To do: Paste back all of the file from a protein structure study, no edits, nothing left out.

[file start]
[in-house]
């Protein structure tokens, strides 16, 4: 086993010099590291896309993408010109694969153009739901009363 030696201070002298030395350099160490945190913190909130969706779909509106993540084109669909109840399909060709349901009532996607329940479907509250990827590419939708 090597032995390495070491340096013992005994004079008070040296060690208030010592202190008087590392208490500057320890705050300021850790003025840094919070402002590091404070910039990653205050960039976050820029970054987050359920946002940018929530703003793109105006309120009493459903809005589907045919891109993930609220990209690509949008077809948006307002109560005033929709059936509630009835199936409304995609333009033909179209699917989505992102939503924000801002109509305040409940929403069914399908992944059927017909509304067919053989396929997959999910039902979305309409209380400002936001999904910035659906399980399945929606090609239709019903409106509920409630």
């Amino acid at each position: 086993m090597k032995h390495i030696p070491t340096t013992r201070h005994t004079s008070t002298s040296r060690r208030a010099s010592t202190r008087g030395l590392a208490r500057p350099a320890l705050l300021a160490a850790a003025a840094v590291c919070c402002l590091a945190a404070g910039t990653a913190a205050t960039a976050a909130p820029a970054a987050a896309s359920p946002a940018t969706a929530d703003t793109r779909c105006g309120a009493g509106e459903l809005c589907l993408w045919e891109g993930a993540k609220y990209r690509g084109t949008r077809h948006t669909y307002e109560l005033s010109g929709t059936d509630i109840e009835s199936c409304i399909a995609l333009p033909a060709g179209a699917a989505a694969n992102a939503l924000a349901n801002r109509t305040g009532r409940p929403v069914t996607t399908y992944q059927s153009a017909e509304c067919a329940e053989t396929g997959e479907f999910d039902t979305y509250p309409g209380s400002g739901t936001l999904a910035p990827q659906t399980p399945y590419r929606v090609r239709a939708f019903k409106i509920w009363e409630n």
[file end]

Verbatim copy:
[in-house]
């Protein structure tokens, strides 16, 4: 086993010099590291896309993408010109694969153009739901009363 030696201070002298030395350099160490945190913190909130969706779909509106993540084109669909109840399909060709349901009532996607329940479907509250990827590419939708 090597032995390495070491340096013992005994004079008070040296060690208030010592202190008087590392208490500057320890705050300021850790003025840094919070402002590091404070910039990653205050960039976050820029970054987050359920946002940018929530703003793109105006309120009493459903809005589907045919891109993930609220990209690509949008077809948006307002109560005033929709059936509630009835199936409304995609333009033909179209699917989505992102939503924000801002109509305040409940929403069914399908992944059927017909509304067919053989396929997959999910039902979305309409209380400002936001999904910035659906399980399945929606090609239709019903409106509920409630």
């Amino acid at each position: 086993m090597k032995h390495i030696p070491t340096t013992r201070h005994t004079s008070t002298s040296r060690r208030a010099s010592t202190r008087g030395l590392a208490r500057p350099a320890l705050l300021a160490a850790a003025a840094v590291c919070c402002l590091a945190a404070g910039t990653a913190a205050t960039a976050a909130p820029a970054a987050a896309s359920p946002a940018t969706a929530d703003t793109r779909c105006g309120a009493g509106e459903l809005c589907l993408w045919e891109g993930a993540k609220y990209r690509g084109t949008r077809h948006t669909y307002e109560l005033s010109g929709t059936d509630i109840e009835s199936c409304i399909a995609l333009p033909a060709g179209a699917a989505a694969n992102a939503l924000a349901n801002r109509t305040g009532r409940p929403v069914t996607t399908y992944q059927s153009a017909e509304c067919a329940e053989t396929g997959e479907f999910d039902t979305y509250p309409g209380s400002g739901t936001l999904a910035p990827q659906t399980p399945y590419r929606v090609r239709a939708f019903k409106i509920w009363e409630n």